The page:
Berliner Philharmoniker/Simon Rattle at Carnegie Hall (3) – Schumann’s Symphonies 1 (Spring) & 2

Symphony No.1 in B flat, Op.38 (Spring)
Symphony No.2 in C, Op.61

Berliner Philharmoniker
Sir Simon Rattle

Reviewed by: Elizabeth Barnette

Reviewed: 5 October, 2014
Venue: Stern Auditorium, Carnegie Hall, New York City

Sir Simon Rattle conducts the Berliner Philharmoniker at Carnegie Hall, October 2014. Photograph: Rob DavidsonTo launch its own label, Berliner Philharmoniker Recordings, the orchestra has released a deluxe set of the four Schumann symphonies with Simon Rattle, consisting of CDs with Blu-Ray audio (review-link below) and even a limited edition on vinyl discs. They brought these works to Carnegie Hall for two concerts, of which this was the first.

The string section had been reduced to 12-10-8-6-5. However, while one consequently expected a lean, transparent, possibly historically informed, performance, Rattle took an overly Romanticized approach including flabby rhythms, extreme sostenuto and legato throughout in the best Karajan manner, and thick textures. The small string sections tried their best to meet such demands, but if this is to be the style, why not use the whole orchestra and let us enjoy the renowned Berliner Philharmoniker in all its glory – the whole nine yards? What sets it apart from many other orchestras is its rich, luxurious sound, so it is pointless to use a semi-chamber orchestra and strain for the same result.

The lack of string sonority was most disturbing in the slow movements. Only six cellos in a space as large as Carnegie Hall trying to sing out the melody in the Larghetto of the First Symphony, or the violins trying to soar in the Adagio of the Second simply did not work. On the other hand, while one expected a light touch in the scherzos from a smaller section, nary a staccato was to be heard – much less a spiccato employed – but rather notes were lengthened to approach a legato. Nor were balances helped by a small string section; although placed on risers, the woodwinds projected poorly, while the brass were overpowering at times. The trumpets in particular were sitting in such an acoustically advantageous spot that one could practically hear them breathe. There were unexpected ensemble problems throughout, starting with a botched string flourish in the introduction of the ‘Spring’ Symphony.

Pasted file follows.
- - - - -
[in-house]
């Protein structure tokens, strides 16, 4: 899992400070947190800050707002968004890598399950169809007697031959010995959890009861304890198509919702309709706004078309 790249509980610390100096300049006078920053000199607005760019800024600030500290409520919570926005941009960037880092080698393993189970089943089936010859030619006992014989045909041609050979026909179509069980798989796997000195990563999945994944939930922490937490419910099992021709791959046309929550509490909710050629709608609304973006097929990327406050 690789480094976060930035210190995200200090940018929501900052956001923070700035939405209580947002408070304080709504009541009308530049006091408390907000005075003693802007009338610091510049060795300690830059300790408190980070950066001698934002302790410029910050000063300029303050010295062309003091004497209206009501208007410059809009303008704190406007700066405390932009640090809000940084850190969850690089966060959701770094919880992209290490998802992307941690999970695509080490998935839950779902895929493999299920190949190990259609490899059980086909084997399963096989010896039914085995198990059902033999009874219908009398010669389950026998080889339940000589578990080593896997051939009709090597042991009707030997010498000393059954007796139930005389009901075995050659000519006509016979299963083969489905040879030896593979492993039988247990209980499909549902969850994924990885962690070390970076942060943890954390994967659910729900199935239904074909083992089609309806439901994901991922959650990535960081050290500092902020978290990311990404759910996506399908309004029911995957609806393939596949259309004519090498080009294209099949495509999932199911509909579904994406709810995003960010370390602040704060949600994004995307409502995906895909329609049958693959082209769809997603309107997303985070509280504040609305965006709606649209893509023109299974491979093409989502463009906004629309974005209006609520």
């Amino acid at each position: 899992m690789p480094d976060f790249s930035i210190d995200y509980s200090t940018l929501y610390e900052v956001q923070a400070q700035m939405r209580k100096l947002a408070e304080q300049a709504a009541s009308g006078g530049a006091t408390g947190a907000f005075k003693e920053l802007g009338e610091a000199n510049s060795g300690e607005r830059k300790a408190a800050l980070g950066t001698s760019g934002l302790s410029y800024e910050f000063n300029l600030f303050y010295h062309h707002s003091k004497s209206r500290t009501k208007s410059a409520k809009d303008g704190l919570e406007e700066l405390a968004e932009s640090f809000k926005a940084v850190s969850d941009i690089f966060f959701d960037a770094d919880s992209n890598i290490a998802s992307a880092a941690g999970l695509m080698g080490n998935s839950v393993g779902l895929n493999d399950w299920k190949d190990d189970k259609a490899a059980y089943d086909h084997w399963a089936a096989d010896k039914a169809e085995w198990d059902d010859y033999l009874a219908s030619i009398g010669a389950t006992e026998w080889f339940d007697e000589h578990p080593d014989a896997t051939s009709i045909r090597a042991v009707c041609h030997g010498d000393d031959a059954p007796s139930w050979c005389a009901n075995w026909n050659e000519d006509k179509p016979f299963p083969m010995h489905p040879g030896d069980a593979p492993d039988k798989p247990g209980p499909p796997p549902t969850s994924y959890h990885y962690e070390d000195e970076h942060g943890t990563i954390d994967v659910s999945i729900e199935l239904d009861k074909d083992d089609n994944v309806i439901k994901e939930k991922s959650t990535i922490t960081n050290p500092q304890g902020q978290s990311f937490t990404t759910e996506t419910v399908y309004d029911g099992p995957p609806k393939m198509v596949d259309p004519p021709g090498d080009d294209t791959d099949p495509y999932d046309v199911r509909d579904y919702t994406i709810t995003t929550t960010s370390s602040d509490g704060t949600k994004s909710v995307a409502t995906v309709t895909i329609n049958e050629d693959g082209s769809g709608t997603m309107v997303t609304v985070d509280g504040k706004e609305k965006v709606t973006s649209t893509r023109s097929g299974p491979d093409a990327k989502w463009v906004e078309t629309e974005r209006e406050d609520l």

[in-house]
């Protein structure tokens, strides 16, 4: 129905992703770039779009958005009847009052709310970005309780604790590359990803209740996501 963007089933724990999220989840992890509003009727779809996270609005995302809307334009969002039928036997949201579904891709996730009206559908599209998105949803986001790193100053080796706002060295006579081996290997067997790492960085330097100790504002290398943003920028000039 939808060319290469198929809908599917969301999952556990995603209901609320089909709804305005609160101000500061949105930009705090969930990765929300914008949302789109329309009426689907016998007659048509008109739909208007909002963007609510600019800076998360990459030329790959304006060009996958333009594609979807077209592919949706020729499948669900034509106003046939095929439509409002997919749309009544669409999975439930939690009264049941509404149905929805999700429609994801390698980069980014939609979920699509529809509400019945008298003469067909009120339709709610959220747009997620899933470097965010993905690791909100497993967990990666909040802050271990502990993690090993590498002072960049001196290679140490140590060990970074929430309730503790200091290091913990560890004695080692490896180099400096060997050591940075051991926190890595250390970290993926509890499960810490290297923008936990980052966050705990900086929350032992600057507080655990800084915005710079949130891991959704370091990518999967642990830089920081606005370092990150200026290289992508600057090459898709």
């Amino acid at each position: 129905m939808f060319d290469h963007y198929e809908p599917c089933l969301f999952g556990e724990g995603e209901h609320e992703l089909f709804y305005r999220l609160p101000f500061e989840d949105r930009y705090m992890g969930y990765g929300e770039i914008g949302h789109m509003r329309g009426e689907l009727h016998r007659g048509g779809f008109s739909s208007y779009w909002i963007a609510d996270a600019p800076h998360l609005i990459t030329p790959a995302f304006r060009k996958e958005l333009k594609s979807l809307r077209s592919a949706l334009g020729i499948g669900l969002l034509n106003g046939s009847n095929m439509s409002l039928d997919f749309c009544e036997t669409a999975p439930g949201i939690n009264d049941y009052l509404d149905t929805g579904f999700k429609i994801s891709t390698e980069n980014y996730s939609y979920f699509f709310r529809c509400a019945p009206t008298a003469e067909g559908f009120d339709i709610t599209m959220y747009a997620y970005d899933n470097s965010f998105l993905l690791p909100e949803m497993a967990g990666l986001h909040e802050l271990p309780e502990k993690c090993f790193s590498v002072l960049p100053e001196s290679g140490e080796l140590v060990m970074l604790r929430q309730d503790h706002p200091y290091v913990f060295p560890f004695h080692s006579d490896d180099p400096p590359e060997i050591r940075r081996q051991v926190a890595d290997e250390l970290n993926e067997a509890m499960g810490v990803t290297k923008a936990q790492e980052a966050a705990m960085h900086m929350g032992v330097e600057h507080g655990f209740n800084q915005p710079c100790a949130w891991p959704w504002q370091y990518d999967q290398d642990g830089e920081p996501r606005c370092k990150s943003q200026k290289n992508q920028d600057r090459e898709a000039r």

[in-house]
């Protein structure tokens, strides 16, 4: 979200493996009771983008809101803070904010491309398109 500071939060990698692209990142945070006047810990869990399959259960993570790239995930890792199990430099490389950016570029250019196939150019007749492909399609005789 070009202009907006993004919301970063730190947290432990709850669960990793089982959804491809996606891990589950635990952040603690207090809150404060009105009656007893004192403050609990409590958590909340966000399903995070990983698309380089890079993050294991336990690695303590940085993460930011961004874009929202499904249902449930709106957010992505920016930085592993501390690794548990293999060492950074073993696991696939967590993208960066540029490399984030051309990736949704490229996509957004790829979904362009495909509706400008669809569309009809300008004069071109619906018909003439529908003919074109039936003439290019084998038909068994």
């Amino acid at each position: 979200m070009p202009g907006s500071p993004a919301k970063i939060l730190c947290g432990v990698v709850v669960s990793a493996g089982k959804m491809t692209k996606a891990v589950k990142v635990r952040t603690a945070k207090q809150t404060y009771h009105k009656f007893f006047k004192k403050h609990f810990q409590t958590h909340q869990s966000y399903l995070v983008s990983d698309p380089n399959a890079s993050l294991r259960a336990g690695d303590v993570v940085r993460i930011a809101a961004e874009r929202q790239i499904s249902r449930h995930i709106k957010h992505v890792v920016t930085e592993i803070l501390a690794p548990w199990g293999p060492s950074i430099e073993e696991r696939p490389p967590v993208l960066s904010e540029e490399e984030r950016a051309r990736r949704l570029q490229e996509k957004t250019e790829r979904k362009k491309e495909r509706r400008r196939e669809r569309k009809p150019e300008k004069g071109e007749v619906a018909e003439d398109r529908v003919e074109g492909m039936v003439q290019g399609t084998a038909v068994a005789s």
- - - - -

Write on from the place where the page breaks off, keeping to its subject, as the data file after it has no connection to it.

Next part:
With a virtuoso orchestra such as this, these lapses can only be ascribed to unclear conducting, and interpretively the word which kept coming to mind was “mannered”. Again and again, after going along quite pleasantly for a stretch, the flow would be interrupted by exaggerated inflections or extremes of dynamics, most egregiously in the Second Symphony. The fugato in the slow movement was taken completely out of context, played much softer than the marked pianissimo, slower, and in a completely different character than the surrounding sections. And while Schumann marks fermatas over a chord and the subsequent rest in the finale, Rattle imbued them with an air of finality, rather than treating them as the pregnant pauses they should be.

This concert (and the subsequent one) doubtless were meant to promote the Schumann set. One can only wonder whether they accomplished this objective.

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